Given that microtubule-disrupting drugs prevent the posterior localization of osk mRNA during oogenesis (5, 8), we considered the possibility that the absence of KHC blocks osk localization indirectly by disturbing oocyte microtubules. The shift of the oocyte nucleus from posterior to anterior poles during stage 6, which is microtubule- dependent (7), appeared normal in Khcnull oocytes. Furthermore, the anterior localization of the MTOC component Centrosomin was normal (Fig. 3, A and B). As described above, the anterior localization ofbcd mRNA, which is microtubule-dependent (9), was not affected by the loss of KHC.

Figure 3

Polarity of the oocyte microtubule cytoskeleton in Khc null oocytes. The localization of MTOC material was tested with antibodies to Centrosomin. (A) Wild-type and (B) Khc27/Khc27 stage 10A oocytes. The orientation of microtubule plus ends was tested by localizing a KHC::β-Gal fusion protein. (C) Wild-type and (D)Khc27/Khc27 late stage 9 egg chambers. The wild-type genotype included two copies of the fusion gene, whereas the mutant included one copy.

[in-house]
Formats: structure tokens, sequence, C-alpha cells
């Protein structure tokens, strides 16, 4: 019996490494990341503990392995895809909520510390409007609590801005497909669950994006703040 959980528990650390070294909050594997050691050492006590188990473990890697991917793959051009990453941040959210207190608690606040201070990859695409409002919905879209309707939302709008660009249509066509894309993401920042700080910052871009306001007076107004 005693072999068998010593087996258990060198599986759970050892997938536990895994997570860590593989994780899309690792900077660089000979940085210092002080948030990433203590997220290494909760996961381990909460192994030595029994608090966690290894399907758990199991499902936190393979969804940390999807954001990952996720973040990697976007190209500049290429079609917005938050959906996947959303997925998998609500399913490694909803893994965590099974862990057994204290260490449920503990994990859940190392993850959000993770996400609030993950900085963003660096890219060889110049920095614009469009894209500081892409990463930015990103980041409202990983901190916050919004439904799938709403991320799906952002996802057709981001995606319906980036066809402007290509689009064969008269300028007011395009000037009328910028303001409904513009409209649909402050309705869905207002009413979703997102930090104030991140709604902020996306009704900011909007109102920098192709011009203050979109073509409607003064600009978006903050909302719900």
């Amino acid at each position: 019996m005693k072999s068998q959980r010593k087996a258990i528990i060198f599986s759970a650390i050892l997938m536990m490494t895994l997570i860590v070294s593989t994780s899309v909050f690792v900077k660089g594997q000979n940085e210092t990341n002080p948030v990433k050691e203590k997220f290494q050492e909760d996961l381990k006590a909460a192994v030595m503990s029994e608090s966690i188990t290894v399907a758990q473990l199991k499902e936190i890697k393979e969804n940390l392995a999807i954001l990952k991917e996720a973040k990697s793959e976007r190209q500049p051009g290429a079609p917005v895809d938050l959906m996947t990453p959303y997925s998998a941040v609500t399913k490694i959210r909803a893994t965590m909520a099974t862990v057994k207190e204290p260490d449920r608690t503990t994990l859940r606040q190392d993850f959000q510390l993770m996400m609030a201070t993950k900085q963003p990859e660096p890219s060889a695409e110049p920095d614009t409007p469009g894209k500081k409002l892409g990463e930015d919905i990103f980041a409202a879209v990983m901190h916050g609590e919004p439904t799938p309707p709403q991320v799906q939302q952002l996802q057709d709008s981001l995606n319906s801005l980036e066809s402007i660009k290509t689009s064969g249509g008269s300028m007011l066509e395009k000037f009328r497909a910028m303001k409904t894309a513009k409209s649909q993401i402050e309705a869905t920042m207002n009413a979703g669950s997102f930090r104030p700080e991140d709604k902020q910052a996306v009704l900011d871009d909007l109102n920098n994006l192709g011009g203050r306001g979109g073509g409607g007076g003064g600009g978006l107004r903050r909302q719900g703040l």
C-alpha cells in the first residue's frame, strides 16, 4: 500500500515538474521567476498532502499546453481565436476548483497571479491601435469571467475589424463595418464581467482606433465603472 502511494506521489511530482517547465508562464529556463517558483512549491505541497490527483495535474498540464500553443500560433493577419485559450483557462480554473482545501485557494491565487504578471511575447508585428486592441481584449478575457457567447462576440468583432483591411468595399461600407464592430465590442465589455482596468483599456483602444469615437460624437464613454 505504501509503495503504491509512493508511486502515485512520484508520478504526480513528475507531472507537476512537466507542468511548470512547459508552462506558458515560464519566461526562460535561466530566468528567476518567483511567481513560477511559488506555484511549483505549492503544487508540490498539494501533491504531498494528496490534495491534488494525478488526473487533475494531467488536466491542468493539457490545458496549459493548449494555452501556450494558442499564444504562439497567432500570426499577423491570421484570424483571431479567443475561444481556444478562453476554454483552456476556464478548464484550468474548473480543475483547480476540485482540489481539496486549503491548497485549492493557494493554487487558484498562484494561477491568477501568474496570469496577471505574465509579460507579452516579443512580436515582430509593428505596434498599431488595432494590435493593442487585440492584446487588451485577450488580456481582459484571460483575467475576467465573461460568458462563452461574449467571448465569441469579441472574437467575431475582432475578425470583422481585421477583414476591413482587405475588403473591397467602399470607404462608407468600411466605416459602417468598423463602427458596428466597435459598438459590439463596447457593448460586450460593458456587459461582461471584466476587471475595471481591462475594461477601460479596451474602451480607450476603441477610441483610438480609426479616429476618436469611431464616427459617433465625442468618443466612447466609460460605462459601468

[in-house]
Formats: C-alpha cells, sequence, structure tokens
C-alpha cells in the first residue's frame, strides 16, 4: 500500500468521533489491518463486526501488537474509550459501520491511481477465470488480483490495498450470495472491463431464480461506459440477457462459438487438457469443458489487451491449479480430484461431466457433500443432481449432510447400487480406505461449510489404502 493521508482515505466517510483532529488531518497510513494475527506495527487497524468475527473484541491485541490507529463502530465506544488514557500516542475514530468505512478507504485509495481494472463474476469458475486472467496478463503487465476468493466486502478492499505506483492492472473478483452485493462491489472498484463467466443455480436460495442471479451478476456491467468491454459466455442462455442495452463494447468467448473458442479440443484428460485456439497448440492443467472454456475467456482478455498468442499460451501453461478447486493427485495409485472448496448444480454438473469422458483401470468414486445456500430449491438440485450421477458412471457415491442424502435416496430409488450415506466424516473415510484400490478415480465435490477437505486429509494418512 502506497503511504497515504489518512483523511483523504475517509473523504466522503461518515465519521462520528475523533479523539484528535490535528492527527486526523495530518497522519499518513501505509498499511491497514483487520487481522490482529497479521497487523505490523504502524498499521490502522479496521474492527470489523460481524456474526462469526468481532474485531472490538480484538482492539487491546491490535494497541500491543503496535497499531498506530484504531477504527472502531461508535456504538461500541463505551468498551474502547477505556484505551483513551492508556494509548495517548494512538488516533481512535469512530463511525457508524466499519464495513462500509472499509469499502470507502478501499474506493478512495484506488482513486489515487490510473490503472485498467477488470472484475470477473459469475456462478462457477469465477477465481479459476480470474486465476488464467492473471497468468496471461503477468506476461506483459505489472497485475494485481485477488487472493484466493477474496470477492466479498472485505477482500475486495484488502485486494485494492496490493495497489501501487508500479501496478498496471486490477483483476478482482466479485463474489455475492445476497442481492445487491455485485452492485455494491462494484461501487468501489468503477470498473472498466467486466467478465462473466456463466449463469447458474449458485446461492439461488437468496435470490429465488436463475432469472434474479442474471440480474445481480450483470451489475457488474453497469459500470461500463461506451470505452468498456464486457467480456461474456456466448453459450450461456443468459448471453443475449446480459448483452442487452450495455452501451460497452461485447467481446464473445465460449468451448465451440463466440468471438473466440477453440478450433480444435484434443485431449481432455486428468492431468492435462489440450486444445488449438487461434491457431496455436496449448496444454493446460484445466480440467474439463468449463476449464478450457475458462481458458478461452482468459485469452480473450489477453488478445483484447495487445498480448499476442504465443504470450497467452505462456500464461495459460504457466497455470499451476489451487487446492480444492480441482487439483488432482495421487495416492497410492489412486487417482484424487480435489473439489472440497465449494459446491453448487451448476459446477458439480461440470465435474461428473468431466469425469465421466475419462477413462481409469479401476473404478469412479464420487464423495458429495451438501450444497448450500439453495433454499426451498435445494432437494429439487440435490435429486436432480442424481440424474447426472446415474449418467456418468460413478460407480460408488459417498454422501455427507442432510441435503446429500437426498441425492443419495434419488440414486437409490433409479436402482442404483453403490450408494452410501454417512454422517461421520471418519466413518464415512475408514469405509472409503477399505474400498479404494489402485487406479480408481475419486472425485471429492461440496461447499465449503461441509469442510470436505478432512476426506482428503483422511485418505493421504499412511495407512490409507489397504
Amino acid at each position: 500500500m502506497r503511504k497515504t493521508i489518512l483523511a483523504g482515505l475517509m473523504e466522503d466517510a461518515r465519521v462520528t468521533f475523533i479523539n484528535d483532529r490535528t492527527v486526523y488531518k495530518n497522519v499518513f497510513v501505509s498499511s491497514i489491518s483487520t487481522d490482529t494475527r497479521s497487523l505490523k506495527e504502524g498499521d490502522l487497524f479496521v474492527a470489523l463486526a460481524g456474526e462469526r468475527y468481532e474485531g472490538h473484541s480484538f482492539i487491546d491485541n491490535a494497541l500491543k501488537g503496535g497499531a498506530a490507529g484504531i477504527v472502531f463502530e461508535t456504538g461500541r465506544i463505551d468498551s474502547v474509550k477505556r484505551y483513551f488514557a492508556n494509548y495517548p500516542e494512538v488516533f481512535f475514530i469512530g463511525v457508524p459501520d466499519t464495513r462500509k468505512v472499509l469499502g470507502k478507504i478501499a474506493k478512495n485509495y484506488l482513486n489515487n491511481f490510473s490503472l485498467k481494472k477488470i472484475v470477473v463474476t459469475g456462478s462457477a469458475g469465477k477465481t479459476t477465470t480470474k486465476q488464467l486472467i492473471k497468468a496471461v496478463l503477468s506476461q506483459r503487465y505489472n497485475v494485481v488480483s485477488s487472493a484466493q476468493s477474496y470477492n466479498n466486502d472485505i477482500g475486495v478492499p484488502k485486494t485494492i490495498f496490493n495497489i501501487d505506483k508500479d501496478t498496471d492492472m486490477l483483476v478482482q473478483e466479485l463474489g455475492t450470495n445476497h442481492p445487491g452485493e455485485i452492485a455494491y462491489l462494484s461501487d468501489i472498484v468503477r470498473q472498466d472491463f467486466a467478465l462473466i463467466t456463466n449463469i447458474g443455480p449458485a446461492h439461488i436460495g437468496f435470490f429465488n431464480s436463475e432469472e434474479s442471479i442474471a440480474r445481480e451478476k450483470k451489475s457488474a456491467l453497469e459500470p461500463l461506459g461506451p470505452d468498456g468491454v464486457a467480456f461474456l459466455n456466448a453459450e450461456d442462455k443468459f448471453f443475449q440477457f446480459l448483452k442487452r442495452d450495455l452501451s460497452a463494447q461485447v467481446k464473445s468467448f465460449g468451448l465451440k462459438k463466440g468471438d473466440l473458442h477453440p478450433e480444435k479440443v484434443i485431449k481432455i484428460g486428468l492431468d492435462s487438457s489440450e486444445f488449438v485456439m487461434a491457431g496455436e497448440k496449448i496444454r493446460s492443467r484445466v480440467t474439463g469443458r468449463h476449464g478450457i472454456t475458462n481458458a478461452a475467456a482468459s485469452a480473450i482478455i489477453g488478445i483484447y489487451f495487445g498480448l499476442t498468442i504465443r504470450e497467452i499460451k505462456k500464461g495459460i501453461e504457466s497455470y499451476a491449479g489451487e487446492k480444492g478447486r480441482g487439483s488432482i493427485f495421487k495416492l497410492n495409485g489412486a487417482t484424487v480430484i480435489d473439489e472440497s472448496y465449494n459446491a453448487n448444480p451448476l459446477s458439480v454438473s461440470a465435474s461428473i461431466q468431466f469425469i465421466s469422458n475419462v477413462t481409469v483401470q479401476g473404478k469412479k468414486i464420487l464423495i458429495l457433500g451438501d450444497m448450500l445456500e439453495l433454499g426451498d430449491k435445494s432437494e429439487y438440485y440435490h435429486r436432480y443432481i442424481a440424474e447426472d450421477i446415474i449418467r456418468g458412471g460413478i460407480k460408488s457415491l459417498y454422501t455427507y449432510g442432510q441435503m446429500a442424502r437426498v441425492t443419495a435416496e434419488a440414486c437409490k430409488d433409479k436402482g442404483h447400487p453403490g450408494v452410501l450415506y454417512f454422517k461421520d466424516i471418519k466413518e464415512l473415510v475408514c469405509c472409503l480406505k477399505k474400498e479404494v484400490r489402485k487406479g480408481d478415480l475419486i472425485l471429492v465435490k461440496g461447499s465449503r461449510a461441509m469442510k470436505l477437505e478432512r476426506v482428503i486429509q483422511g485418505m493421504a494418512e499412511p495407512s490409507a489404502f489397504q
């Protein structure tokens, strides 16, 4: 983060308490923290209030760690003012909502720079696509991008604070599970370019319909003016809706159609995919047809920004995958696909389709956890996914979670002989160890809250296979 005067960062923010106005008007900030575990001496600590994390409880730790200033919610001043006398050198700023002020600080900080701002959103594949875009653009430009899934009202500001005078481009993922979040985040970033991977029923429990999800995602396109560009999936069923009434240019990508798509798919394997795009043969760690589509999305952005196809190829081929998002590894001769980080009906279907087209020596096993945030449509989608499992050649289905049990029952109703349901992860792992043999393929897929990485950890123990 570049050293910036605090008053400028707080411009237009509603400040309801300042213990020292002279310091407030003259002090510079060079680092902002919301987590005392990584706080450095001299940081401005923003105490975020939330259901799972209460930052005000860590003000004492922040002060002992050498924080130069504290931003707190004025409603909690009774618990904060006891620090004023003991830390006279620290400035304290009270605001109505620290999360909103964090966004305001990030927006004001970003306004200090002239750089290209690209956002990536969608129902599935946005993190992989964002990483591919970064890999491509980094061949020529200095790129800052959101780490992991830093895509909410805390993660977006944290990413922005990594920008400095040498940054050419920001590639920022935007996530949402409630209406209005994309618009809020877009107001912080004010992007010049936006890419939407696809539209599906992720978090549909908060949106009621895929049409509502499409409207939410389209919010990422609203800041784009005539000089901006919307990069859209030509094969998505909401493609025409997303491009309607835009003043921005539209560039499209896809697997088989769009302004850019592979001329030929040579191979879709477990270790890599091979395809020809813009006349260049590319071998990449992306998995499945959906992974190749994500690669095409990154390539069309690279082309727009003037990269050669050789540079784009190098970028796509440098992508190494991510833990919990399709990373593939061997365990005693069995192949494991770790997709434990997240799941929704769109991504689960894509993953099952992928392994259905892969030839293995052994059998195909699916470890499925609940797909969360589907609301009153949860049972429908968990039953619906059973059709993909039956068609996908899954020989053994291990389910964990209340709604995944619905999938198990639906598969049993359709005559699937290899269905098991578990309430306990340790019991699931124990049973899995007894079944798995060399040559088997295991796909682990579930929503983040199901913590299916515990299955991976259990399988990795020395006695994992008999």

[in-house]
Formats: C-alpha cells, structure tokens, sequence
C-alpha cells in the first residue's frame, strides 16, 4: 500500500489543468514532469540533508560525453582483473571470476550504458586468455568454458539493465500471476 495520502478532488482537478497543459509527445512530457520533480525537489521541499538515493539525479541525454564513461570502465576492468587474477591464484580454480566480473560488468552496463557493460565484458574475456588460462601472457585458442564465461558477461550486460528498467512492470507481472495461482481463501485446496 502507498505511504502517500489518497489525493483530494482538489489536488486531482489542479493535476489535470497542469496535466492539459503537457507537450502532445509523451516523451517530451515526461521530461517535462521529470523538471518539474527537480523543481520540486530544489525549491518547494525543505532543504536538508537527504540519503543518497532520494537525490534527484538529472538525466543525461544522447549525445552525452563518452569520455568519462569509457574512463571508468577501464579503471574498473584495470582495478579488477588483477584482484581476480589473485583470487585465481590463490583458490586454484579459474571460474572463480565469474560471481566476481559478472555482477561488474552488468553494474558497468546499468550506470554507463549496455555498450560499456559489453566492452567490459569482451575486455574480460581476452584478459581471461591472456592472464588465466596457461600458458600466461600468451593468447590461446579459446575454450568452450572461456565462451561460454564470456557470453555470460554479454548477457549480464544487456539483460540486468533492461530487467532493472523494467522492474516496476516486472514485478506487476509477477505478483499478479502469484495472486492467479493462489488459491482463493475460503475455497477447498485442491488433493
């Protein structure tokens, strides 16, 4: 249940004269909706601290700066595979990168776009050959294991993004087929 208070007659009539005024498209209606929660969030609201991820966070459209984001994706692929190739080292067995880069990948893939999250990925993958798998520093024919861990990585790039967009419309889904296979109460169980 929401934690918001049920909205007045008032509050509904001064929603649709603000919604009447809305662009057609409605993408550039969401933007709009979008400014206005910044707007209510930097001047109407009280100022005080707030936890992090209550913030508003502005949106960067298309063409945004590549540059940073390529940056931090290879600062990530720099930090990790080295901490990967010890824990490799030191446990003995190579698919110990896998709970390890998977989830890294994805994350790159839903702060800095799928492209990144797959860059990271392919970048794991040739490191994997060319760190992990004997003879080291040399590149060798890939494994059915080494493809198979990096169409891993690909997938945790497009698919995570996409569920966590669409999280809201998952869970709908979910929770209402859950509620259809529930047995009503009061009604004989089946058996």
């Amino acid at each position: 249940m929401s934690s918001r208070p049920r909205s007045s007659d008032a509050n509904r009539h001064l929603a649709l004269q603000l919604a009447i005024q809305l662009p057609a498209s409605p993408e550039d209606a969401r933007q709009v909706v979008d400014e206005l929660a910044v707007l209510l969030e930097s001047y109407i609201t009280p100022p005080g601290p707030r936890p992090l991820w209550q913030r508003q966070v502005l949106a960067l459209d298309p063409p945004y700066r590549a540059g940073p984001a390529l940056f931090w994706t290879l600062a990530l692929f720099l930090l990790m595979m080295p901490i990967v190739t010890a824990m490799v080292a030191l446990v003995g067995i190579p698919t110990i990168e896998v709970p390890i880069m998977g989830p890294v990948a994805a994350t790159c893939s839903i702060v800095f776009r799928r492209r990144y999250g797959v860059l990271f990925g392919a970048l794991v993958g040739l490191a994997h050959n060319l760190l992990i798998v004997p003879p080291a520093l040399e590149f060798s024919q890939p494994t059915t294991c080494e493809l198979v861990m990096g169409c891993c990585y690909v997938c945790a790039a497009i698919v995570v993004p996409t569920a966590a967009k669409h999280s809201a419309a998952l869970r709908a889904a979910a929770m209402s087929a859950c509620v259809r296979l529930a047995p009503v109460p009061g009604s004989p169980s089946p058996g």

We tested microtubule organization further by localizing a hybrid protein composed of the motor domain of KHC fused to a reporter enzyme, β-galactosidase (β-Gal). KHC::β-Gal is thought to localize in regions of cells with high concentrations of microtubule plus ends (22). It is important to note that this chimeric protein did not rescue patterning defects in Khc null oocytes. In wild-type stage 9 to 10a oocytes, KHC::β-Gal concentrated at the posterior pole in 79 cases (Fig. 3C) and elsewhere in 2 cases. In Khc null oocytes, KHC::β-Gal concentrated at the posterior pole in 11 instances (Fig. 3C) and elsewhere in 4 instances. This suggests that in 73% of the stage 9 to 10a null oocytes with detectable amounts of KHC::β-Gal, microtubule plus ends were concentrated at the posterior pole. This, and the indications that microtubules in the anterior end are normal, suggests that osk mRNA mislocalization in Khcnull oocytes is not due to a disruption of microtubule organization. InKhc null oocytes, KHC::β-Gal staining was often not detected in oocytes, although it was visible in nurse cells. Perhaps efficient transport of the hybrid protein from nurse cells to oocyte requires the presence of native KHC.